Download An Illustrated Encyclopaedia of Mysticism: and the Mystery by John Ferguson PDF
By John Ferguson
Starting from Christian mystical theology to Sufism, from the traditional philosophers to the Cambridge Platonists, from visionaries akin to William Blake and the writer of The Cloud of Unknowing to the position performed by means of medicinal drugs, yoga, track and the dance, this Encyclopaedia presents crucial info at the manifold features of mysticism and should function a finished and priceless paintings of reference for a few years to return. contains two hundred illustrations.
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Extra resources for An Illustrated Encyclopaedia of Mysticism: and the Mystery Religions
My present concern is not the role and nature of messianism in the general economy of Judaism but the relations between messianism and scholarship of Jewish mysticism. Despite his immense contribution to the study of Jewish mysticism, Scholem was interested mostly in one specific form of Jewish messianism: the apocalyptic. He asserted, for example, that "Jewish Messianism in its origins and by its naturethis cannot be sufficiently emphasizedis a theory of catastrophe. This theory stresses the revolutionary, cataclysmic element in the transition from every historical present to the Messianic future.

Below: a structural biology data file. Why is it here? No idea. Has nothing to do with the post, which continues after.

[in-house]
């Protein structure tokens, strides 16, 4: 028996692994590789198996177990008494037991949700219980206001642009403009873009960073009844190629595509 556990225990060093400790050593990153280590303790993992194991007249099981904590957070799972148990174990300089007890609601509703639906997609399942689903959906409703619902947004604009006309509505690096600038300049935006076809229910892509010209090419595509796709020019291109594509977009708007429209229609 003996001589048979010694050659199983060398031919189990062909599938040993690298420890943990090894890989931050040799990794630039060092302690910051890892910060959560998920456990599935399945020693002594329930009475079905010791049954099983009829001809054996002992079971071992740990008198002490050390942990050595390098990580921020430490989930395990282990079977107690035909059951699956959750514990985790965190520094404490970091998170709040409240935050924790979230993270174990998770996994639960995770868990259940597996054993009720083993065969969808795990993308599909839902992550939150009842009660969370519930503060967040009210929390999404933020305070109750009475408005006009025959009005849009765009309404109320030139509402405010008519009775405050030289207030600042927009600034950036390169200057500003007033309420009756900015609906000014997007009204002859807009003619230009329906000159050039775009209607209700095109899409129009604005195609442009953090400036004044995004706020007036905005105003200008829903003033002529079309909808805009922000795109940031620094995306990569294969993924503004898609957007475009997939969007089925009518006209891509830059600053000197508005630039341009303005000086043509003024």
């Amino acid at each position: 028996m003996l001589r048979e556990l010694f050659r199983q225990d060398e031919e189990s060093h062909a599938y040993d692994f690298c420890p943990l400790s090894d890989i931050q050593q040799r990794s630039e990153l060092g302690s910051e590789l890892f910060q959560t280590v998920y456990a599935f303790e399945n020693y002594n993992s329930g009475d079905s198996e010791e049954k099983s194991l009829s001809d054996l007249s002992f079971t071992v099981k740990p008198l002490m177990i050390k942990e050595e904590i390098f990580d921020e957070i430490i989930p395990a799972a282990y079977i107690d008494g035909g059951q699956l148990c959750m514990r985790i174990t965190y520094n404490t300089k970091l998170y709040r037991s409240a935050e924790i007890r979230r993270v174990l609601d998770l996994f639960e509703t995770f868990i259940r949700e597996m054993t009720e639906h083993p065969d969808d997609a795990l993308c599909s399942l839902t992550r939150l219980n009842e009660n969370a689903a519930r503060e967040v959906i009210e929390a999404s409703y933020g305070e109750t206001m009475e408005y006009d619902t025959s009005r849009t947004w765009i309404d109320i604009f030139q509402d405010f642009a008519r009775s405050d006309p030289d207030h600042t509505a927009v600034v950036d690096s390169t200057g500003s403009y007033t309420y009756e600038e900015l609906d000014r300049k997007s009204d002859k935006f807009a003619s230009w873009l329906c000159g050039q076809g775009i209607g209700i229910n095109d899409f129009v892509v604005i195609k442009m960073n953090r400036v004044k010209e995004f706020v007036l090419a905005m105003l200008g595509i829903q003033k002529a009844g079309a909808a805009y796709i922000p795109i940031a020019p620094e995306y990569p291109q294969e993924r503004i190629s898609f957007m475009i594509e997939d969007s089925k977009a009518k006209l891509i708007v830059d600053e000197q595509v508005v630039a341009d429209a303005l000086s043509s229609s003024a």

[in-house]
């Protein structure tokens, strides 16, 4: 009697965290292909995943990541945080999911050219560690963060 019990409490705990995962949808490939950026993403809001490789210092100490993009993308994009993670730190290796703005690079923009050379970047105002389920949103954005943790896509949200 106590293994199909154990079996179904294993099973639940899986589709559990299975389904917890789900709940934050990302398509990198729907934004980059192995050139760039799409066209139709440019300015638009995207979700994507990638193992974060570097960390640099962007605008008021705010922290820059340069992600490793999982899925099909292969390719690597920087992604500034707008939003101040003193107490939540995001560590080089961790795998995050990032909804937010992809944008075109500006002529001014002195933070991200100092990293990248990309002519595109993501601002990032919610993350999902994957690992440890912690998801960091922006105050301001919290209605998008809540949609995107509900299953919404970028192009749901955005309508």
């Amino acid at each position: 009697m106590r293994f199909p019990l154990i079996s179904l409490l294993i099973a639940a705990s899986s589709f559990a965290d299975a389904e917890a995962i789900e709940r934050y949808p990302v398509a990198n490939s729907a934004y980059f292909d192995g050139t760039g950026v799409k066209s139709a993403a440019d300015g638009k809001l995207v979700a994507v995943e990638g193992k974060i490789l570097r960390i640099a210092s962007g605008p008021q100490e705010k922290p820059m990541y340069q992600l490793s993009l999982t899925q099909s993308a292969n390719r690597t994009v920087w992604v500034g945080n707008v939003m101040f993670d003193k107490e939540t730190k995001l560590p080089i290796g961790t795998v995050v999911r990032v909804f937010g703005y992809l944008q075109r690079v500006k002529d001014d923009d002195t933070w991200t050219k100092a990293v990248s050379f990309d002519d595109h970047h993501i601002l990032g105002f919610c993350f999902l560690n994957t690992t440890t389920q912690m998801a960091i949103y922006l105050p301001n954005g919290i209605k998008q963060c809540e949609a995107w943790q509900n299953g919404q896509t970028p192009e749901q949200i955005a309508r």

B. 13 There are striking similarities between some descriptions of the medieval Messiah and the more magical-mythical understanding of the king in the ancient period as expressed in some biblical texts. In certain cases, such as the view that the king is a channel for transmitting power to others, scholars' findings are astonishingly close to the mystical and mythical conceptions of the ideal type of Messiah in later Jewish texts. In other biblical sources this cosmic-ritualistic role has been substantially reduced in favor of a more political one.
I would propose, however, to distinguish between the preponderance of the apocalyptic mode of writing in the East, namely in Israel, Babylonia, or Yemen, and the more spiritual approach preponderant in Europe. 37 To be sure, this distinction is no more than an approximation, especially insofar as some of the former eschatological writings arrived in Europe and were accepted and quoted positively. The thrust of most of the creativity in Europe, however, is definitively in the direction of nonapocalyptic forms of messianism.